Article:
Purdue Pharma L.P., et al. v. Collegium Pharmaceutical, Inc., et al., No. 2022-1482 (Fed. Cir. (PTAB) Nov. 21, 2023). Opinion by Dyk, joined by Hughes and Stoll.
Purdue owns a patent directed to preventing the abuse of opioid analgesics by including aversive agents in the dosage form. Purdue sued Collegium for infringement. Collegium then petitioned the Patent Trial and Appeal Board for PGR, which the Board instituted. Under 35 U.S.C. § 326(a)(11) and 37 C.F.R. § 42.200(c), the Board had one year to issue a final written decision subject to a six-month extension for good cause.
During the PGR, Purdue filed a Notice of Bankruptcy Filing and Imposition of Automatic Stay. The Board found good cause to grant a six-month extension so the bankruptcy court could assess whether the automatic stay applied to a PGR proceeding.
After the extended deadline passed, Purdue moved to terminate the PGR, arguing that the Board no longer had authority to issue a final written decision. The Board denied the motion and issued a decision finding the challenged claims unpatentable for lack of written description support. Purdue appealed.
The Federal Circuit affirmed. The court held that “the Board’s failure to comply with the statutory deadline does not deprive it of authority thereafter to issue a final written decision.” As the Federal Circuit explained, the Supreme Court “has established that ‘if a statute does not specify a consequence for non-compliance with statutory timing provisions, the federal courts will not in the ordinary course impose their own coercive sanction.’”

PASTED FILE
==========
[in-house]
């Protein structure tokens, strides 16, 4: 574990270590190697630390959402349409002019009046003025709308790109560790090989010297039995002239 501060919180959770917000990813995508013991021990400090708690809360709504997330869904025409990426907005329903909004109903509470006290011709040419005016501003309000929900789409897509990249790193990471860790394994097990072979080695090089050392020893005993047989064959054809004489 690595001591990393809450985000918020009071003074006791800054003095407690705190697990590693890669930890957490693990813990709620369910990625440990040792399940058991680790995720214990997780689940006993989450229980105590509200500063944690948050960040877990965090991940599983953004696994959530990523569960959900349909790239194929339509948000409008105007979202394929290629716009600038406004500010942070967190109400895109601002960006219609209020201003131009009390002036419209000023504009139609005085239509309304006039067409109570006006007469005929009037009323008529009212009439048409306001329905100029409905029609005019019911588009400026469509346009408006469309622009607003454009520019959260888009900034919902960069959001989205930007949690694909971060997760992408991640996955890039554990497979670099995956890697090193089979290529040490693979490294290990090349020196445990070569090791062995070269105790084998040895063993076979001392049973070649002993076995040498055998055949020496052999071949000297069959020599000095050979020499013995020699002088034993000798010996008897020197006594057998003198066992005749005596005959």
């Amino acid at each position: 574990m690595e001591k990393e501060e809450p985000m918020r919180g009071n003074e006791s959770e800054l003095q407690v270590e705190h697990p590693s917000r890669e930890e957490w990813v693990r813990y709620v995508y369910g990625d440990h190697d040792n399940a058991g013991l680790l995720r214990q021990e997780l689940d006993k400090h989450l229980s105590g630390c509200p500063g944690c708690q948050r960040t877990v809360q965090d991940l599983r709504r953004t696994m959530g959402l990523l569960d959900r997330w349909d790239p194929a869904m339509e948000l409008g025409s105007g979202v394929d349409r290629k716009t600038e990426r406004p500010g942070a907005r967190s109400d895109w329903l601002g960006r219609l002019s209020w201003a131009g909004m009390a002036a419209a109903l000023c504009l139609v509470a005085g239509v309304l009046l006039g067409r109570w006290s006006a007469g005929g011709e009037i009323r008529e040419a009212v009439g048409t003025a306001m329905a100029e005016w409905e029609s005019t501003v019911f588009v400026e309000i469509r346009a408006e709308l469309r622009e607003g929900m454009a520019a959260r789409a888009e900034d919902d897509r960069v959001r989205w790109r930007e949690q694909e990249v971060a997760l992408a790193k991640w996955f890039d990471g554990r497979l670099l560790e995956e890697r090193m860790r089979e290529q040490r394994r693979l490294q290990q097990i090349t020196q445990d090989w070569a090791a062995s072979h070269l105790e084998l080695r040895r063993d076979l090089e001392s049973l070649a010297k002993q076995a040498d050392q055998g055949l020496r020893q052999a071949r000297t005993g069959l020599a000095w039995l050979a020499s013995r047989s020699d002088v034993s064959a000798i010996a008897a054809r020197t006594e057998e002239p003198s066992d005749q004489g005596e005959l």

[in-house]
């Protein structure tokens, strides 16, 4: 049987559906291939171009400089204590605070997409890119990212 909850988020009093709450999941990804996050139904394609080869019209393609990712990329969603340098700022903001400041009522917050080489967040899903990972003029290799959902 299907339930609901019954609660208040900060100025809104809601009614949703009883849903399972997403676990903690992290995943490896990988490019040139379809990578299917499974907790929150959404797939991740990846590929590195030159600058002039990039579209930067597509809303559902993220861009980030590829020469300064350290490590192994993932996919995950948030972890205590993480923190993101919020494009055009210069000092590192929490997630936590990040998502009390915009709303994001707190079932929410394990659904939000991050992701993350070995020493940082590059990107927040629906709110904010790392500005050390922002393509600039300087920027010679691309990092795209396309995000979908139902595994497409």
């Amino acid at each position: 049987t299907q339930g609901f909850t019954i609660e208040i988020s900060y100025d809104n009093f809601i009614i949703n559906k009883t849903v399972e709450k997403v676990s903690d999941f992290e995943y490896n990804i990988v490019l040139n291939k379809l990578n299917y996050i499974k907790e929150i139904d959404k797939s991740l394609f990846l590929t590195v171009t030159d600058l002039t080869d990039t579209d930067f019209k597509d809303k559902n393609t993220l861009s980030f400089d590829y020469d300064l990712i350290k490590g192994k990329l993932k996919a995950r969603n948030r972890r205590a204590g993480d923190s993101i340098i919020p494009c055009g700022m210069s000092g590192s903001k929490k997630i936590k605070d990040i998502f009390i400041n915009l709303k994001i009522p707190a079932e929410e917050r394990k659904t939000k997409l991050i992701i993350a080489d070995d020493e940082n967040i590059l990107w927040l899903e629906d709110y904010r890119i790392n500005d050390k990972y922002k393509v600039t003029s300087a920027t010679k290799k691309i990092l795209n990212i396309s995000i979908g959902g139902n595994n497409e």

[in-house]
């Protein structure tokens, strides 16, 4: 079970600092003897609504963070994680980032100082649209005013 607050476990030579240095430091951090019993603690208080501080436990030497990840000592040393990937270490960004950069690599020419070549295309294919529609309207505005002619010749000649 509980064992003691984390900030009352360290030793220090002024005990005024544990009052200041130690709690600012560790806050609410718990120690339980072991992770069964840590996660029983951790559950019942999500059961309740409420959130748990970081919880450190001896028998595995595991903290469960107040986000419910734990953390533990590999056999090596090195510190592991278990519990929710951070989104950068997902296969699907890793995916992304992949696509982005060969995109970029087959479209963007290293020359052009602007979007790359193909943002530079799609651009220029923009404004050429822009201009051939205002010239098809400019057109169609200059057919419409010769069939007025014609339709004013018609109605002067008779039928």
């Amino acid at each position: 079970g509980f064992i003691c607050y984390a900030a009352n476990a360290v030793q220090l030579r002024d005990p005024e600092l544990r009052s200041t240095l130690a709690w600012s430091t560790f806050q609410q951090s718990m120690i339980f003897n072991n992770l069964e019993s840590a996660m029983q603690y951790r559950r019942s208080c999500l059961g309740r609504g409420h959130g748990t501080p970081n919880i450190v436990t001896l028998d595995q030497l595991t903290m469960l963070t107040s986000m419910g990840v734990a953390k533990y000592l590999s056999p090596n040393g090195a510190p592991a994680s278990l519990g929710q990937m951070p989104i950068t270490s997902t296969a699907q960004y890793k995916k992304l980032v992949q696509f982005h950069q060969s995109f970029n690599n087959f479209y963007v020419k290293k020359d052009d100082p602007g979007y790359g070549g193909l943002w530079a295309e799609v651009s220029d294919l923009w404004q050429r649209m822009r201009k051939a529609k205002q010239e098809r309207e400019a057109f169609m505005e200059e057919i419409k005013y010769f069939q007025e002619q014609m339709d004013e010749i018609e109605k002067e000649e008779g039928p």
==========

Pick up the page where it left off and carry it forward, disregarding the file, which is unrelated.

The Federal Circuit determined that “the statute at issue here does not provide consequences for non-compliance with the deadline.” Likewise, the legislative history “does not support denying the authority to act after the one-year period passes.” Thus, the Board retained the authority to issue a final written decision even after the extended deadline had passed.
The Federal Circuit noted that, in these circumstances, “the appropriate remedy is mandamus,” which “is available immediately upon the deadline’s expiring” with “no requirement to show unreasonable delay in the issuance of the decision—only that the deadline has passed.”
After concluding that the Board retained the authority to act, the Federal Circuit turned to the merits and affirmed the Board’s determination that the claims were unpatentable for lack of written description support. The disclosure did not “reasonably convey to those skilled in the art that the inventor had possession of the claimed drug formula.” It provided insufficient “‘blaze marks’ to guide a reader through the forest of disclosed possibilities toward the claimed compound.”